Tomb of Seuthes III

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Bronze head of Seuthes III from his tomb
Tomb of Seuthes III
Interior

The Tomb of Seuthes III is located near Kazanlak, Bulgaria. Seuthes III was the King of the Odrysian Kingdom of Thrace from c. 331 to c. 300 BC and founder of the nearby Thracian city of Seuthopolis.

It is one of the most elaborate tombs in the Valley of the Thracian Rulers.

Design[edit]

The tomb has an impressive façade, an unusual 13m long entry corridor and three consecutive spacious rooms. The first room is rectangular and has a rainbow-shaped, double-pitched roof. A horse had been sacrificed in this chamber. The next room is circular and domed, while the third room is carved in a huge stone block and has double-pitched covering (resembling a sarcophagus). Inside, there is a modeled funeral bed.

Also found was the now famous magnificent sculpted head believed to represent Seuthes III.[1] The eyes are made of alabaster and glass paste and the eyelashes and eyebrows from copper strips.[2]

History and Use[edit]

The tomb was originally a monumental temple at Golyama Kosmatka Mound, built in the second half of the 5th century BC. After extended use as a temple, at the later part of the 3rd century BC, Seuthes lll was buried inside. The sarcophagus-chamber contained personal belongings that were necessary for the afterlife of the King. It includes knee pads, a gilded helmet with images, leather armour with a collar (plastron made of golden threads), a large sword and spears. There are bronze vessels, and three big ceramic amphora which were filled with thick Thracian wine. The floor and the ritual bed are covered by a carpet woven in gold thread. The total weight of the gold including all the objects is more than one kilogram. There are thirteen gold appliques for horse halters with images of human, animals and plants - objects which are rare in Thracian archaeology. Another two rectangular objects are golden with figures of standing warriors, used as a decoration for the sword sheath. There is a massive circular decoration for the King's armour. The handle of the rod is also golden. In the grave are placed golden vessels with two handles for drinking wine, also called kiliks, and a remarkable golden wreath with twigs, leaves and acorns and many other items.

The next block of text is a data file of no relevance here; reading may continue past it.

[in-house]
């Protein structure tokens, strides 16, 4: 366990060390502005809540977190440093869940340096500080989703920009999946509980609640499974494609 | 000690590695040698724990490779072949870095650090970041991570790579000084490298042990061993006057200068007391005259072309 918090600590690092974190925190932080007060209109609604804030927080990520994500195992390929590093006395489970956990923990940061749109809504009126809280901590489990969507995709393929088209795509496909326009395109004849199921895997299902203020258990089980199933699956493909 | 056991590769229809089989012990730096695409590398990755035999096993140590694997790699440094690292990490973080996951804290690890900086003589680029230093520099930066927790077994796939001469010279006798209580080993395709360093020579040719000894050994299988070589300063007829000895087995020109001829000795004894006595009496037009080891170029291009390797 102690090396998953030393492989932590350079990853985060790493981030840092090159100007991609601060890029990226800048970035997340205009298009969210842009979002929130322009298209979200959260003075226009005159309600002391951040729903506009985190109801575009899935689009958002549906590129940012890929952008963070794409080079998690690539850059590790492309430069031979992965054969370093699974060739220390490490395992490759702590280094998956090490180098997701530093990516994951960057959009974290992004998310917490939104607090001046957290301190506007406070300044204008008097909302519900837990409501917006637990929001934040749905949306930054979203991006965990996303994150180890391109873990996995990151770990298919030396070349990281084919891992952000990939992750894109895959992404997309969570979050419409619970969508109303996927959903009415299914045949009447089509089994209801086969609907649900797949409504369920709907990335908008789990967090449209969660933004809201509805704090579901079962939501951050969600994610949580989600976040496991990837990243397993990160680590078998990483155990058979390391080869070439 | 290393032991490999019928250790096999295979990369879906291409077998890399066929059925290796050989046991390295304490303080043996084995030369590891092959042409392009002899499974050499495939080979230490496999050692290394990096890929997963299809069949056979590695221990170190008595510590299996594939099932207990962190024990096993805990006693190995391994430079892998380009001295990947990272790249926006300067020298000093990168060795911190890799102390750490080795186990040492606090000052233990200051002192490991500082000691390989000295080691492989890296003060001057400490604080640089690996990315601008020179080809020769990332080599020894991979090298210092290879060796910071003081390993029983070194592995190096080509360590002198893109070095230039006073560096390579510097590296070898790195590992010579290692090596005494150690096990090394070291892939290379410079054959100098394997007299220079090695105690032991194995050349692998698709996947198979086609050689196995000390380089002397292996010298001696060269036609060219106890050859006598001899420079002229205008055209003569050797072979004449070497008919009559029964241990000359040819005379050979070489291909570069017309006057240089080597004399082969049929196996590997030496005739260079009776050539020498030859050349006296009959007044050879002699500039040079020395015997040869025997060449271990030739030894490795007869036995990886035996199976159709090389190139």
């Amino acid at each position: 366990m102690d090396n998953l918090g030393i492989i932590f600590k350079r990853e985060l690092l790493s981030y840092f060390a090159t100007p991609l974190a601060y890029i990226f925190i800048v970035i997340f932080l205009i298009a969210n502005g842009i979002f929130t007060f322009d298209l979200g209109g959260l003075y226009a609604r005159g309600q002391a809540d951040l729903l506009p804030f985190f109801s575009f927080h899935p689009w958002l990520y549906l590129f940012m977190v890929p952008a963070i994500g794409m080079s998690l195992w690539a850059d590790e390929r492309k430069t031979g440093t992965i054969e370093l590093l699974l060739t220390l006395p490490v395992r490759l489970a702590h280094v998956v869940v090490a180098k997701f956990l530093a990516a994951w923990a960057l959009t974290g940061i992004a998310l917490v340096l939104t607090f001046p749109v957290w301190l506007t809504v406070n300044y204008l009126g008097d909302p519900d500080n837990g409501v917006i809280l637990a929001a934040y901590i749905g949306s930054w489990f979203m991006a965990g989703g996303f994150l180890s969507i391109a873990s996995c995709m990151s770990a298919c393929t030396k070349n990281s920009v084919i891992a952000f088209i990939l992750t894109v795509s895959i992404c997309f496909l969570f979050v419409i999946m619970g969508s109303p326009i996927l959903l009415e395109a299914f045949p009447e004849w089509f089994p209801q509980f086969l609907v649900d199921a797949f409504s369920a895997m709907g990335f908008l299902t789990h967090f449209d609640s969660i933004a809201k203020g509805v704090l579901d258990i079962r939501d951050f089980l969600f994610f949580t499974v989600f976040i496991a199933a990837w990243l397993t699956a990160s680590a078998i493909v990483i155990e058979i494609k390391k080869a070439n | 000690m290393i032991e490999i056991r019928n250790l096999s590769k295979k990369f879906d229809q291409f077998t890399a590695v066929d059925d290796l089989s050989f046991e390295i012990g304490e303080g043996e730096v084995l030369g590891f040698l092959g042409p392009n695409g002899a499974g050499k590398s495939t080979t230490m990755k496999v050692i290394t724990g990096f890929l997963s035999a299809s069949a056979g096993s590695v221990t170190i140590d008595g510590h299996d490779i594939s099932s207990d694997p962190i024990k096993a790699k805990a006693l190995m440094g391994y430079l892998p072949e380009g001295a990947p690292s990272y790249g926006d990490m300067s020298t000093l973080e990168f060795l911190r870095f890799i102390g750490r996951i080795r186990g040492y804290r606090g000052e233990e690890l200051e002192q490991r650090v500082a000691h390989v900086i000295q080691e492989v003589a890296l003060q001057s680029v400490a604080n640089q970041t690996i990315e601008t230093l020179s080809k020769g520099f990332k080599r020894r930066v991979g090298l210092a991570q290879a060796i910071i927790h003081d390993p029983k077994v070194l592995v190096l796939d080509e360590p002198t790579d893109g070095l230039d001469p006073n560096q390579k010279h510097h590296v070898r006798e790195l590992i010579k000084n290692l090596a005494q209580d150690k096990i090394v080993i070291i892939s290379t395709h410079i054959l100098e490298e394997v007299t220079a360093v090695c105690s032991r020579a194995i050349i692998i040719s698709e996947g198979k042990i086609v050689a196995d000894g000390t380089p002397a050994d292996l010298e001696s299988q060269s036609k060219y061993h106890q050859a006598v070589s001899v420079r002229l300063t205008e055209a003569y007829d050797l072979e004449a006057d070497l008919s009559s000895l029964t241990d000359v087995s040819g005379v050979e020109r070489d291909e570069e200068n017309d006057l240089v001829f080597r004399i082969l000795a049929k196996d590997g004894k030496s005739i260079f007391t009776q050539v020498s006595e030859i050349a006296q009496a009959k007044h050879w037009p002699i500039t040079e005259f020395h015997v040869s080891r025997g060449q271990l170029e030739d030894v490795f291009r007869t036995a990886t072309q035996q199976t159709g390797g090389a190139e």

After the funeral, the entrance to the first two rooms were walled, and the corridor was burned and filled with stones and soil. The façade was buried and hidden from view.

Gallery[edit]


See also[edit]

References[edit]

  1. ^ Bronze Head of Ancient Thracian King Seuthes III Returns to Bulgaria after J. Paul Getty and Louvre Exhibits in Los Angeles and Paris: http://archaeologyinbulgaria.com/2015/11/19/bronze-head-of-ancient-thracian-king-seuthes-iii-returns-to-bulgaria-after-j-paul-getty-and-louvre-exhibits-in-los-angeles-and-paris/
  2. ^ Ancient Thrace Was ‘Land of Gold and Silver’, French Newspaper ‘Le Figaro’ Writes on Bulgaria’s Louvre Exhibit: http://archaeologyinbulgaria.com/2015/05/25/ancient-thrace-was-land-of-gold-and-silver-french-newspaper-le-figaro-writes-on-bulgarias-louvre-exhibit/
  • Проблеми и изследвания на тракийската култура, том І -V

External links[edit]

Coordinates: 42°41′59.634″N 25°20′0.32″E / 42.69989833°N 25.3334222°E / 42.69989833; 25.3334222